3. Maintenance costs? You've added a couple computers dedicated to Twitter monitoring. The apps, such as TweetDeck to help you create easier-to-follow columns, are free. There should be yearly training review. So costs? Minimal.

Twitter is a very vibrant social network, but it does take a little bit of time for folks to "get it", to understand how it works, its benefits, its lingo, its "rules".

There should also already be a social media policy in place.

Hope these suggestions help.

Brian Humphrey said...

It's been interesting to watch this thread develop.

While I have no interest in derailing such efforts (analogy explained below), I firmly believe that the 9-1-1 system operates best as a structured [great emphasis] conversation that gets the caller to do the right thing (share meaningful and actionable information, possibly help the situation with little if any risk, while causing no additional harm)... allowing the dispatcher to promptly and efficiently extract essential information while guiding the caller in real-time and sending the right resource(s) in the right manner to the right location.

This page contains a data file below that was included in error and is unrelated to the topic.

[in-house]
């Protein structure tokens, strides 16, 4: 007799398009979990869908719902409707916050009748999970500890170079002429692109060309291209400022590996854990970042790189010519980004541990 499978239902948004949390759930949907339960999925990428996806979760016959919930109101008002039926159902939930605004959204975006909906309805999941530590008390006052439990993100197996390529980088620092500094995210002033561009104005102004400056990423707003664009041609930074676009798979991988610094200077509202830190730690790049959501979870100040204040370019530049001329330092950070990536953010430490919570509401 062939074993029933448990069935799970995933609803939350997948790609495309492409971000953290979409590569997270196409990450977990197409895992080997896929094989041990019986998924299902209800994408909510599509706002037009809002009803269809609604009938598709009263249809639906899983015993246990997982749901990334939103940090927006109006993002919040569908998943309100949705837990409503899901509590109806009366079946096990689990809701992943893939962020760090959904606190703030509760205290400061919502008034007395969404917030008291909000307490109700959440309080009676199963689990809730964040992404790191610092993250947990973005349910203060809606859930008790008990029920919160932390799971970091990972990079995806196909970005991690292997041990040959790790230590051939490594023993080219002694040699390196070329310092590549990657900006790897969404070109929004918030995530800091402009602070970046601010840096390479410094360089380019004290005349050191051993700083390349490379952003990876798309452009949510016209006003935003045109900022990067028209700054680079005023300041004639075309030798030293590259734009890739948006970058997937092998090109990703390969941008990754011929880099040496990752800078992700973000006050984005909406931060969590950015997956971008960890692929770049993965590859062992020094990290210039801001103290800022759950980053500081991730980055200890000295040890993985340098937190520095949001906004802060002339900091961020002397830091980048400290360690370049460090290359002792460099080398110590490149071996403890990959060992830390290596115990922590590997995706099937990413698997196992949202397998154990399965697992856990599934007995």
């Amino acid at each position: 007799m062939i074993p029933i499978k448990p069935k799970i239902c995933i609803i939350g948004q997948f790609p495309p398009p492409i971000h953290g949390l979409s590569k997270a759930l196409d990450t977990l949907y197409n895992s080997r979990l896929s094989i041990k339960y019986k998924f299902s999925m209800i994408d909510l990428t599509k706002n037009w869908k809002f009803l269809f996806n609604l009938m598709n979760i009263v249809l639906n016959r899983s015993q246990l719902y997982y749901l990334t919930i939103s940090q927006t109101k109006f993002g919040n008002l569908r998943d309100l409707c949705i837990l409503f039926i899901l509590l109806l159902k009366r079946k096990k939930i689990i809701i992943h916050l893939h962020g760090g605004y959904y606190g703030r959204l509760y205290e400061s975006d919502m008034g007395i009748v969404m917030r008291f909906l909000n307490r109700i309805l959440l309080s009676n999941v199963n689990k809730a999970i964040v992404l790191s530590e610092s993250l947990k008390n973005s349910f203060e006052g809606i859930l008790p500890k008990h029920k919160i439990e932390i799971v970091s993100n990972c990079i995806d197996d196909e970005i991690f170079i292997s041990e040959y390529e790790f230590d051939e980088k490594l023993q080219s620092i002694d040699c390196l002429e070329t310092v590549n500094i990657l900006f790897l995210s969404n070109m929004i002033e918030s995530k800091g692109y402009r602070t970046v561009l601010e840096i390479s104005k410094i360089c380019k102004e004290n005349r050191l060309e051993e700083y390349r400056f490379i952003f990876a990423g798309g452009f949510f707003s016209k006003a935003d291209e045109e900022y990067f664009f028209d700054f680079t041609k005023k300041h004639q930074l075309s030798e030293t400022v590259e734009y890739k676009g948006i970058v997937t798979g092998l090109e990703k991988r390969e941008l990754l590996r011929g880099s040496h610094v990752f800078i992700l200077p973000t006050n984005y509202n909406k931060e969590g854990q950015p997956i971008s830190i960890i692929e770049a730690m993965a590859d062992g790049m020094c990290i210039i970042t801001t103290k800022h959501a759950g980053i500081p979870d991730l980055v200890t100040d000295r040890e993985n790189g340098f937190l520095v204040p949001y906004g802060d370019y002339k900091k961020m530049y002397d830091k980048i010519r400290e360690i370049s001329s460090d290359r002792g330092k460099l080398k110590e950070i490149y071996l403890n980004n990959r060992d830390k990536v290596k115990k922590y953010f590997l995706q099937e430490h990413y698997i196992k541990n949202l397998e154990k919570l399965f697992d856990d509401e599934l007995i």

On that many will be quick to agree - but do kindly note the emphasis on "structured".

Many if not most contacts with 9-1-1 dispatchers not only benefit from but require the dispatcher to be immediately forceful ("Stop. Be quiet and listen!") to prevent harm.

IMHO the majority of people tend to ramble, though not panic, in a time-life critical crisis. The open-ended nature of current SMS/Twitter (people for the most part talking at one another) can admittedly serve as a meaningful adjunct or tool in an uncommon crisis, but does not offer the structure necessary for swift and accurate [emphasis] primary communication that clarifies and is essential in most emergencies.